"Strike one, period," Latos said of his efforts to have good command. "Strike one, strike one, strike one. If I throw strike one and they want to beat it in the dirt or hit a lazy fly ball, that's fine for the first pitch."
Latos, whose other complete game came on May 13, 2010, while with the Padres, certainly succeeded at getting strike one. He achieved first-pitch strikes to 27 of his 33 batters.
At one point from the top of the first inning until Aramis Ramirez batted in the top of the fourth, Latos threw 24 consecutive strikes.
"That's incredible," Brewers manager Ron Roenicke said. "I know he's been struggling a little bit recently, but he threw a great game. The ball-strike ratio was outstanding."
And while he was at it, Latos also tied a career best with two hits at the plate.
"It was awesome. He actually didn't need us," said right fielder Jay Bruce, who gave the Reds a 2-0 lead with a two-run double off of the left-field wall in the fourth inning. "He got a couple hits, pitched the whole game. He did a great job and that's what we knew was in there. He pulled it out tonight and carried us to the win."
Latos survived a rocky first inning when leadoff batter Norichika Aoki walked and Nyjer Morgan bunted for a single. But Ryan Braun went down on strikes, the first strikeout of the night for Latos as he went on to retire 13 batters in a row. Another bunt single, this time by Martin Maldonado in the fifth, broke the streak.
Milwaukee's first hit out of the infield didn't come until Aoki led off the sixth with a home run to right field on a 2-1 Latos pitch. He went on to retire the side in order, with two more strikeouts.
In the seventh, Rickie Weeks hit a one-out double that landed on the right-field line. Strikeout No. 11 of the night followed against Maldonado, which triggered a free pizza and ice cream giveaway that had 34,485 fans roaring with approval.
Pinch-hitter George Kottaras drew a four-pitch walk with two outs, but Latos escaped unscathed with a Cody Ransom groundout and pumped his fist while walking off of the mound.
"Weeks hit that double and just caught chalk. That's a back breaker," Latos said. "To get out of that inning and not give up a run, that was big."
Latos notched a 1-2-3 top of the eighth inning and was at 98 pitches. Closer Aroldis Chapman, who blew Sunday's save against the Twins by giving up a two-run homer in the ninth, warmed up in the bullpen while the Reds batted in the bottom of the eighth. But there was no discussion of taking Latos out.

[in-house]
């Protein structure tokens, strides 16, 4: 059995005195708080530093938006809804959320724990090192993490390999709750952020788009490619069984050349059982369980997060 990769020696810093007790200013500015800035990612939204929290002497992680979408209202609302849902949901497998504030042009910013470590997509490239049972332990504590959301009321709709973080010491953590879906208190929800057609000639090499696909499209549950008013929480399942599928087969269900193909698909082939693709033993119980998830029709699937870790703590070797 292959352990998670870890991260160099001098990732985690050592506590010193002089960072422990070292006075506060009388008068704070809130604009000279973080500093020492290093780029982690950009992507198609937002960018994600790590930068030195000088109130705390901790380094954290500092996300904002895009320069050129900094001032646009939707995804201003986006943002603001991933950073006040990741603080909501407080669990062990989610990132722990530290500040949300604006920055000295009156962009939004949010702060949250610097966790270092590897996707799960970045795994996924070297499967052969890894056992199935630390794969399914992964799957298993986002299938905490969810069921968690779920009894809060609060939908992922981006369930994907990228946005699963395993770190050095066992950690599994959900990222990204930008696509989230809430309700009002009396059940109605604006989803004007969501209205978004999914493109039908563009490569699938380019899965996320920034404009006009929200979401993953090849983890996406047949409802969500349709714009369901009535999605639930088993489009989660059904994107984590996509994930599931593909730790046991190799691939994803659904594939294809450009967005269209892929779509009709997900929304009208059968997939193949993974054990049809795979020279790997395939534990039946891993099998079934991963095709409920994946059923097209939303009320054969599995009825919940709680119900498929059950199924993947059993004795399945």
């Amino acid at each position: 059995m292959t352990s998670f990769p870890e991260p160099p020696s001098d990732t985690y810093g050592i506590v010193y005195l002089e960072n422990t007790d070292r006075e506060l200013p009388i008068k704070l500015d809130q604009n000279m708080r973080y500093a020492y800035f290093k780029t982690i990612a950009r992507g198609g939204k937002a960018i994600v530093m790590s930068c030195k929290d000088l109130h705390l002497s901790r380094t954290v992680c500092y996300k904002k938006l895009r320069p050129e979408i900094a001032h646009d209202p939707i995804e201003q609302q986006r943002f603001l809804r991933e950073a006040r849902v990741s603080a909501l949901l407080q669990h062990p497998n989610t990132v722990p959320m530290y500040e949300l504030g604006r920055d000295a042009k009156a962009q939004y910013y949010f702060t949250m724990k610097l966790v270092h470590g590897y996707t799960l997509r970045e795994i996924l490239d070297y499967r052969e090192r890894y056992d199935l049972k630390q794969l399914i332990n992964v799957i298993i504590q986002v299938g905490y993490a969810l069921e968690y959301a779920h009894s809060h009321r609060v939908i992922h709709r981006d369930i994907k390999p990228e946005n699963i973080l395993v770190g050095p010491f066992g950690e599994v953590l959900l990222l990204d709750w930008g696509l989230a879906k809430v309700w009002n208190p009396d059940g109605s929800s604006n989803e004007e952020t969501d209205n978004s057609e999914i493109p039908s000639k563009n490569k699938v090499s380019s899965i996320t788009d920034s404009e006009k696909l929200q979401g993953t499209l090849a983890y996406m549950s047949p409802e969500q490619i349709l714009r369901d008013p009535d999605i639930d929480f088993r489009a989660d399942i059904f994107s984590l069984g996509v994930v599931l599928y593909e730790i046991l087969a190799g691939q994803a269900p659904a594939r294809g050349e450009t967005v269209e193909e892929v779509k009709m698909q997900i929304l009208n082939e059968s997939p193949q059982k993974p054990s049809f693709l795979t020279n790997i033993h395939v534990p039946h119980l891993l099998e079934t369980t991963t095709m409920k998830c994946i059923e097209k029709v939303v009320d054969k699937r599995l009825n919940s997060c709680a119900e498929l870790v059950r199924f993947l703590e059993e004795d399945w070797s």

"I came in and nobody said anything to me" Latos said. "Everybody stayed away, so I had to get ready for the ninth. If Dusty [Baker] would have pulled me, he would have pulled me."
Once Brandon Phillips laced an RBI double to center field that scored Drew Stubbs with a big insurance run, there seemed to be no question as to who would get the ball.
"His pitch count was still relatively low," said Baker, who decided to lift Mike Leake after eight innings for Chapman on Sunday. "In past games, he's had that many pitches in five or six innings. He was getting ahead of the guys."
In the ninth, Latos struck out Maldonado with his 109th pitch and pounded his glove with excitement before shaking hands with catcher Ryan Hanigan. The Reds increased their National League Central lead to two games over the Pirates.
"It was a great ballgame," Baker said. "Hopefully now he can get on a roll and stay on it for a while."
Without a loss since April 18, Latos has won six straight decisions. But that belies the up and down season he's had while going 6-2 with a 4.77 ERA. His previous start at Cleveland is an example of a one-step backwards experience, as he lasted only four innings while giving up seven runs and blowing three different leads.
On Monday, it was certainly two-steps forward.
"It's an amazing feeling to finally do something good after the trade," Latos said.
The trade is the big one Latos has tried his hardest, sometimes too hard, to live up to. Cincinnati acquired him in December for Edinson Volquez and three prime prospects. This was a glimpse of why the Reds felt comfortable with making that deal.
"That was easily his best performance," Baker said. "He had 13 strikeouts. Everybody got free pizza and ice cream. Man, he was dealing. He was awesome. He had a great slider going. He located his fastball well. Hanigan directed him through the game. He got two hits and a complete game. That's exactly what the doctor ordered right there."